Now that the writing stage was completed, Dreyer needed to find his heroine. He attended a performance of Victor Margueritte’s La Garçonne, starring Renée Jeanne Falconetti. Dreyer was unimpressed, but decided to return the next day. It was during his second viewing that he saw something in Falconetti that he felt he could tap into and get the performance he needed for the film. He asked her to do some screen tests, without makeup. The tests sold him on the idea, and he offered the part to Falconetti. Falconetti, on the other hand, secretly hoped that she would not have to cut her hair or forgo make-up. In the end, her head was shaven and she displayed a bare face. 

Dreyer was a reported tyrant on the set, and famously treated Falconetti harshly. He would make her kneel on painful stone and omit any and all emotion from her face. He would do take after take after take of the same shot. If he was having difficulties explaining himself to her, Dreyer would turn bright red and stammer. 

The film’s release was delayed due to the efforts of many French nationalists to halt the release entirely. They did not like the fact that Dreyer was neither French nor catholic, therefore they thought he could not do Joan of Arc justice. Before its premiere, the Archbishop of Paris and government censors made extensive cuts to the film. 

In December of 1928, the original negative was destroyed in a fire in Berlin, to which only a few copies existed. Dreyer made a second cut of the film with alternate and unused takes. That version was also destroyed in a lab fire in 1929. As time marched on, it became increasingly difficult to find copies of either version. 

In 1951, Joseph-Marie Lo Duca found a copy of Dreyer’s second cut, and made significant changes. Among them were the addition of a Baroque score and replacing many inter titles with subtitles. Despite Dreyer’s objection, this version was the only one available for many years. 

In 1981, an employee of the Dikemark Hospital, a mental institution in Oslo, came across several film canisters in a janitor’s closet labeled as “The Passion of Joan of Arc.” The canisters were sent to the Norwegian Film Institute and examined three years later. Remarkably, this turned out to be Dreyer’s original cut before the government and church censorship. No one knows how the copy wound up in Olso, but film historians believe that the director of the institution may have requested a special copy, given that he was a published historian. That copy is what is available today, for your viewing pleasure.

Well, that was indeed a strange and long history. But, I gotta say I’m glad the original film was eventually found. Whatever it was critics originally saw and praised back in 1928 cannot hold a candle to the film that exists today.

In its simplest form, The Passion of Joan of Arc is a story about hypocrisy, conformity, and the consolidation of power. Dreyer, a protestant, probably had issues with the papacy and the catholic church as a whole. Speaking as someone raised in the catholic tradition, I understand what he is saying.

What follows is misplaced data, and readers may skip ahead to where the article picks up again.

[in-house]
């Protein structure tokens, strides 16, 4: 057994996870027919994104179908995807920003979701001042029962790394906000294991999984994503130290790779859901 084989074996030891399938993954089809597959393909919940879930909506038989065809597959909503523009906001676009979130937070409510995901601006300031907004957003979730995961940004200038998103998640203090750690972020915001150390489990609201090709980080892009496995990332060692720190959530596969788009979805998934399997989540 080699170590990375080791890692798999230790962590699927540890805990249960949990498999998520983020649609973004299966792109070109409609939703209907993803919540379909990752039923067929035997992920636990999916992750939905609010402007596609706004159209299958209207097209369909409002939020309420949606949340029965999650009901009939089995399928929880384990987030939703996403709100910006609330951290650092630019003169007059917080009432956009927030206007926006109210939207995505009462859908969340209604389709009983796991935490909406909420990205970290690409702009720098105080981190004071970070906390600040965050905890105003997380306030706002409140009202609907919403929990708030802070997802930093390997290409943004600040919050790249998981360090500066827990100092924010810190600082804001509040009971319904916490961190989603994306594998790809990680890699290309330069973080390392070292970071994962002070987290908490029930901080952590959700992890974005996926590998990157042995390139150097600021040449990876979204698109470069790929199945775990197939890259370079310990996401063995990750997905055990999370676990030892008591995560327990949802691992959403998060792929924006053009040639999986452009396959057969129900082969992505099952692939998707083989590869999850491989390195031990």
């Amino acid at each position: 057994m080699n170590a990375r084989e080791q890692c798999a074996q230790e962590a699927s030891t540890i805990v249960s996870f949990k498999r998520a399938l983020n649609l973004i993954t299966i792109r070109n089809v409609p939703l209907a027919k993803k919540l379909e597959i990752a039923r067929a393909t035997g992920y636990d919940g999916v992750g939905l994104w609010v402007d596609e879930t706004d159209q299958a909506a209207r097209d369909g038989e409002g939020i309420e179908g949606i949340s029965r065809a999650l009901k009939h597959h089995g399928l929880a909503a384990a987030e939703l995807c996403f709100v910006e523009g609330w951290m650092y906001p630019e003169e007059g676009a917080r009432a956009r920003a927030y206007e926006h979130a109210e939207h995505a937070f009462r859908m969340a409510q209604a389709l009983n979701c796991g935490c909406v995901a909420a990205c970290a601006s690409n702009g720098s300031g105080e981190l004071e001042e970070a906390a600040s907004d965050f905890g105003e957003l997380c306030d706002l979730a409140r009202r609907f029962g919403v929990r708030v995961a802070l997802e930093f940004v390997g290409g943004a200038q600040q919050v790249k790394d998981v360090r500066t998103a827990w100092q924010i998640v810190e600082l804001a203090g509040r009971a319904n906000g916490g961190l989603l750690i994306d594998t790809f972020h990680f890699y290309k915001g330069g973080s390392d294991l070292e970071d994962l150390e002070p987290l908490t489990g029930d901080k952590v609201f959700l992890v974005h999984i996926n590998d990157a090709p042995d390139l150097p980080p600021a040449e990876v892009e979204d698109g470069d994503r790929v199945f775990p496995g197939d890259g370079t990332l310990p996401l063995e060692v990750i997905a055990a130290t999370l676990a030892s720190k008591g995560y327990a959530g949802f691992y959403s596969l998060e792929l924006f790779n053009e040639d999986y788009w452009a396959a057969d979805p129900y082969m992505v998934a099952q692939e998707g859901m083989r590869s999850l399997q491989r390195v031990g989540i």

In orders to understand, let’s explore the way in which Dreyer made the film look. The cinematography in this film is claustrophobic, and I mean that in the best way possible. It is deliberately claustrophobic as it is shot primarily in extreme close-ups. Not only does this give the film a certain intimacy, but it puts the audience in the place of its heroine. Joan feels the walls closing in on her as these men berate her and tell her how naive she is. They want to make her feel small, and Dreyer conveys this by mainly shooting Falconetti from above, and pointing the camera downward.

In contrast, most of the clergymen are shot from below, pointing upward. This gives them a sense of untouchability. They are above her, they are closer to heaven than her - or so they think. 

The cinematography gives way to the power dynamic in the film, and Dreyer’s comments on the consolidation of power as it relates to the Church. For centuries, only priests could read and interpret the Bible, maintaining the idea that only they could have a higher connection to God. While the reason for trying Joan was because she wore men’s clothes - against the law back then - it is clear that Dreyer is making the case they were more enraged at the fact that she spoke to God directly. 

Questions concerning the look of St. Michael, if he was naked, if he had a halo - the way they were taught he should look - only gives more agency to this idea. For them, it is all about control. They cannot let people think that some country girl is deemed more worthy of God than they are. They must maintain the illusion that they alone can speak to God in order to control the masses. If people start thinking anyone can talk to God, you invite free thinking - always a danger to an oligarchy and theocracy. That is why it is so important for the clergy to denounce her and why they constantly tell her she is a steward of the devil. 

They use two major tools those in power use to maintain their standing: deception and intimidation.